Progress is an interesting thing.
For every step forward, there seem to be two steps backwards. This has been the case for generations and will likely continue as long as humans continue to work to better themselves.
Despite these obstacles, however, one industry that appears to be embracing progress in 2023 is manufacturing.
In this post-Covid environment, as inflation soars and yet another recession lurks in the shadows, many businesses are struggling to retain – or grow — their financial standing with less at their disposal.
… And while making more than you spend is generally the goal in the business world, today’s economic circumstances make this task increasingly more difficult than it was before.
Add to this the fact that qualified employees are becoming more difficult to find in the applicant pool and you can see why many industry leaders have begun searching for answers in areas they may have previously overlooked.
This is the mindset of many in the manufacturing world today as we make our way further into the new year.
With this financial uncertainty, however, has come a steady rise in automation investment as many find the use of a MES to be the saving grace for companies who, ultimately, need to produce more in a world that continues to offer them less.
And it looks like, yes, more will be expected out of the manufacturing industry in 2023 if we are to believe the promises of the Biden administration.
In Tuesday night’s State of the Union Address, President Biden took a moment to specifically call out the manufacturing industry and proclaim his belief that America will be the world leader in this sector once again.
Diving into the topic, the President stated early in his speech that the “middle class was hollowed out” for decades as, “too many good paying manufacturing jobs moved overseas” leaving many domestic factories to close.
Touting his administration’s creation of upwards of “800,000 good paying manufacturing jobs” (which he claims is the fastest growth in 40 years) the President asked Congress“Where it is written that America can’t lead the world in manufacturing again?”
Though many of President Biden’s statements have left some questioning his facts, the idea that manufacturing appears to be taking center stage in early 2023 has left many in the industry hopeful for the months to come.
One such individual is president and CEO of the national Association of Manufacturers, Jay Timmons who, in his recent press release, noted that the Biden administration should be “commended for the historic, bipartisan accomplishments” that have helped spur “new manufacturing jobs.”
Timmons also stated, however, that he felt the administration should focus less on restricting pharmaceutical innovation and destructive tax increases and, instead, work with Congress to, “immediately reinstate critical tax deductions for the costs of research, machinery purchases and key business investments” noting his belief such actions are “essential to keep up the pace of manufacturing job creation and to out-innovate and outcompete China.”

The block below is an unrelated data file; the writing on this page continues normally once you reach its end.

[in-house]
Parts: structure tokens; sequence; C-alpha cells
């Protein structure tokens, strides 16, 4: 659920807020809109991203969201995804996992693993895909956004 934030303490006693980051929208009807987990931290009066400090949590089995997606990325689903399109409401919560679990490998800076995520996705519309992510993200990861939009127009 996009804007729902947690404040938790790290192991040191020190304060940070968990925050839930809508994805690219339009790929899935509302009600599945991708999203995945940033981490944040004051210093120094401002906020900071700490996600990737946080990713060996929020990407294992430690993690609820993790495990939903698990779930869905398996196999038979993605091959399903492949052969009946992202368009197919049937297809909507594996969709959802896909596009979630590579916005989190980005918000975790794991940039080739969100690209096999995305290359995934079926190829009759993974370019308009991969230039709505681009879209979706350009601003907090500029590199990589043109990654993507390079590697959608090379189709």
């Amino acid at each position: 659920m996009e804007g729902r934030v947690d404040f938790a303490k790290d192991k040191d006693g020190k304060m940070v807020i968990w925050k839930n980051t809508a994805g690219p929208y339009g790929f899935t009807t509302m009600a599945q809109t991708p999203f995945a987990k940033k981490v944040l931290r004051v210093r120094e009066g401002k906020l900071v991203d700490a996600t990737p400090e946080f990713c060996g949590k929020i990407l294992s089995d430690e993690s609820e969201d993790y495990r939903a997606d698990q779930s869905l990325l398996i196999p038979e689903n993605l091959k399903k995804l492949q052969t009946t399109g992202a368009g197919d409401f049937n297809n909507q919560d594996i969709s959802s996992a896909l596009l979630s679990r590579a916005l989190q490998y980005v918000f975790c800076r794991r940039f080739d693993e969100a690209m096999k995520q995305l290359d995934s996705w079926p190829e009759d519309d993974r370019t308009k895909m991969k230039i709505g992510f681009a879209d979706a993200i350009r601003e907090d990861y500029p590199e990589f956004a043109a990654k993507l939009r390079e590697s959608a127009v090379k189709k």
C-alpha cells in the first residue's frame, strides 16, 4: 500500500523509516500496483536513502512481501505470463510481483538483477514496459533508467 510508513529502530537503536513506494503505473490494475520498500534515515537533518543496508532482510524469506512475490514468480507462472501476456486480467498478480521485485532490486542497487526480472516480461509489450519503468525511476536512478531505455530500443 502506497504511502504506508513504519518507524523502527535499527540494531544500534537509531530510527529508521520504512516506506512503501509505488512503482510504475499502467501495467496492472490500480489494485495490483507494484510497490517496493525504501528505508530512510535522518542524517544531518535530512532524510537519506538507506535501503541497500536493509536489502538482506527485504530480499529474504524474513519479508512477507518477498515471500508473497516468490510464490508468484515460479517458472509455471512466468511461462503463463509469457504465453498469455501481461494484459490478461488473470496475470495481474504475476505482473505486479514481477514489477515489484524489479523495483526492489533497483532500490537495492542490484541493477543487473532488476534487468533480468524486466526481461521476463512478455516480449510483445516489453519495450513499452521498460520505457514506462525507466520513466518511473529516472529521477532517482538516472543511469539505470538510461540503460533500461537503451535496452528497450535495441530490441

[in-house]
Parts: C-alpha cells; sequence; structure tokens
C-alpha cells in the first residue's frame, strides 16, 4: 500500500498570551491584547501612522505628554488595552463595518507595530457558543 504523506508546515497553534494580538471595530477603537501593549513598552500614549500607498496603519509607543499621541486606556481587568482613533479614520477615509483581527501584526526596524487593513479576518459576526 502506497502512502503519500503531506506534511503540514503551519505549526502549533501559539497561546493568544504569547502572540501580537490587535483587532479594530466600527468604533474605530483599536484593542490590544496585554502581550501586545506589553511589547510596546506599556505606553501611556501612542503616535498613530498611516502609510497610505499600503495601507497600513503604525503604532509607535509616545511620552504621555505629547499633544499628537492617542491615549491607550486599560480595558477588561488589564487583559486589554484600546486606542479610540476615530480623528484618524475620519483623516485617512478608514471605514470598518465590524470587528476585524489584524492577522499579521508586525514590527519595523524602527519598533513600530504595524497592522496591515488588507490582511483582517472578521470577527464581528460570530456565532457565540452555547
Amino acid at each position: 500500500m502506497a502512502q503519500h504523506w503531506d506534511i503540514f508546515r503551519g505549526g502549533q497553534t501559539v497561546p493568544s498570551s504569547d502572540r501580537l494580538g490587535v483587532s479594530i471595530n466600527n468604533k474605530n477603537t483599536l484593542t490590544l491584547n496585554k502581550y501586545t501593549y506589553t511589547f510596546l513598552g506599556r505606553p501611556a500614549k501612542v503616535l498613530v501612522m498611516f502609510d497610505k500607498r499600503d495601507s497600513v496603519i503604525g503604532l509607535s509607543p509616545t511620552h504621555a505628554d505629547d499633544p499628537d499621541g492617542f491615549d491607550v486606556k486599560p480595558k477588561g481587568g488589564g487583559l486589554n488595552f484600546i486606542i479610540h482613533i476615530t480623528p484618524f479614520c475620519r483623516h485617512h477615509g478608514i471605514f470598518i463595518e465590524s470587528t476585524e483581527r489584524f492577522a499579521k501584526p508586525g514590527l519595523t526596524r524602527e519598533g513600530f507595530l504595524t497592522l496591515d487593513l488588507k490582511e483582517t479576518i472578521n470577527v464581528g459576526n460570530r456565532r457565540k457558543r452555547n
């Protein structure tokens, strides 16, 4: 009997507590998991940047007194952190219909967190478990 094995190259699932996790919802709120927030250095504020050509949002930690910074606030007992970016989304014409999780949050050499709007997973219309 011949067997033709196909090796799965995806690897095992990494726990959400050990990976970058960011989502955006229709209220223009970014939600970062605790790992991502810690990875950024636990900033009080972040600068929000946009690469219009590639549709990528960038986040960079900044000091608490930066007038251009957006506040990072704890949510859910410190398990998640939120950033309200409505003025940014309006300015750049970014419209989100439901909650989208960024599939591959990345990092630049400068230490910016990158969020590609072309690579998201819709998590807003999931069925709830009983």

This is just one of many criticisms the current administration is likely to confront in the weeks ahead as they work to bring the American manufacturing industry back to its glory days.
And, though the end results of this undertaking appear to have complete bipartisan support, the path chosen to return the U.S. to their standing as the world’s manufacturing leader is still being hotly debated in DC.
Yet, America’s return to the glory days of manufacturing is just what many in the industry have been waiting for and, as such, many industry leaders have already begun investing in digitally transforming their facilities.
That being said, businesses that understand and embrace automation, not just as a focused cost-cutting project, but as an opportunity to transform legacy business and IT processes into a fully synchronized, smart workflow will be well positioned to confront whatever the future may throw at them.
Those companies that don’t take that inevitable leap into automation now will end up spending a fortune on a variety of software that, in the end, will more than likely not solve any of their problems.
In his press release, Vice President of Gartner Inc Research Fabrizio Biscotti states his belief that, in today’s ever-evolving world, now more than ever, “Hyper-automation has shifted from an option to a condition of survival.”
The future does, indeed, look bright for manufacturers in 2023.
And while nobody can say for certain whether the Biden administration will live up to their long list of promises to the struggling industry before their term in office is over, there’s one thing of which we can be certain…
Those investing in the benefits of automation today will be more likely to continue to be successful tomorrow.
There’s no sense fighting the future. It is coming whether we want it to or not.
It makes sense, then, that the best option is to embrace the change, making sure you’re prepared for it when it does finally come – and, indeed, it will come.
I think Bob Dylan phrased it best when he said, “The times, they are a-changin’.”
Yes, they are and, when they do, will you be ready?